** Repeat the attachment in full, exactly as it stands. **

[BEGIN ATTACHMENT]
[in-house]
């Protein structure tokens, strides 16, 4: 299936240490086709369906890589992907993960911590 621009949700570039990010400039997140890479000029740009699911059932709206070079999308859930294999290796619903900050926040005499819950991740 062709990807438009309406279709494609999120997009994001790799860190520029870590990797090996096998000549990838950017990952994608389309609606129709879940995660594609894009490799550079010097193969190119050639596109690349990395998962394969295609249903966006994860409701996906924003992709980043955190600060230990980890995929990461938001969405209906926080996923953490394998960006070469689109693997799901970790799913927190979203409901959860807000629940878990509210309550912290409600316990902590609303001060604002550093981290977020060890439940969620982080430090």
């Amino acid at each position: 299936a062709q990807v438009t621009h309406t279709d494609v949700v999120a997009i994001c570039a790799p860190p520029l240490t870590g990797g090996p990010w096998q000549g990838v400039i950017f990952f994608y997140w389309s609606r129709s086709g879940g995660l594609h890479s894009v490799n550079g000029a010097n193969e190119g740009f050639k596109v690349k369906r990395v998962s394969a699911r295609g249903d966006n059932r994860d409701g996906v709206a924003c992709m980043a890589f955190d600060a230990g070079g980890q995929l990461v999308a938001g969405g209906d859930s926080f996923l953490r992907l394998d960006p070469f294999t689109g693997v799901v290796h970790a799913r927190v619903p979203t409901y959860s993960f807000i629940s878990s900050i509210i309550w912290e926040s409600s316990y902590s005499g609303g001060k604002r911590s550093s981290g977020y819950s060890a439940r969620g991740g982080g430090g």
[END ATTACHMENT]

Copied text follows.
[in-house]
């Protein structure tokens, strides 16, 4: 299936240490086709369906890589992907993960911590 621009949700570039990010400039997140890479000029740009699911059932709206070079999308859930294999290796619903900050926040005499819950991740 062709990807438009309406279709494609999120997009994001790799860190520029870590990797090996096998000549990838950017990952994608389309609606129709879940995660594609894009490799550079010097193969190119050639596109690349990395998962394969295609249903966006994860409701996906924003992709980043955190600060230990980890995929990461938001969405209906926080996923953490394998960006070469689109693997799901970790799913927190979203409901959860807000629940878990509210309550912290409600316990902590609303001060604002550093981290977020060890439940969620982080430090």
């Amino acid at each position: 299936a062709q990807v438009t621009h309406t279709d494609v949700v999120a997009i994001c570039a790799p860190p520029l240490t870590g990797g090996p990010w096998q000549g990838v400039i950017f990952f994608y997140w389309s609606r129709s086709g879940g995660l594609h890479s894009v490799n550079g000029a010097n193969e190119g740009f050639k596109v690349k369906r990395v998962s394969a699911r295609g249903d966006n059932r994860d409701g996906v709206a924003c992709m980043a890589f955190d600060a230990g070079g980890q995929l990461v999308a938001g969405g209906d859930s926080f996923l953490r992907l394998d960006p070469f294999t689109g693997v799901v290796h970790a799913r927190v619903p979203t409901y959860s993960f807000i629940s878990s900050i509210i309550w912290e926040s409600s316990y902590s005499g609303g001060k604002r911590s550093s981290g977020y819950s060890a439940r969620g991740g982080g430090g």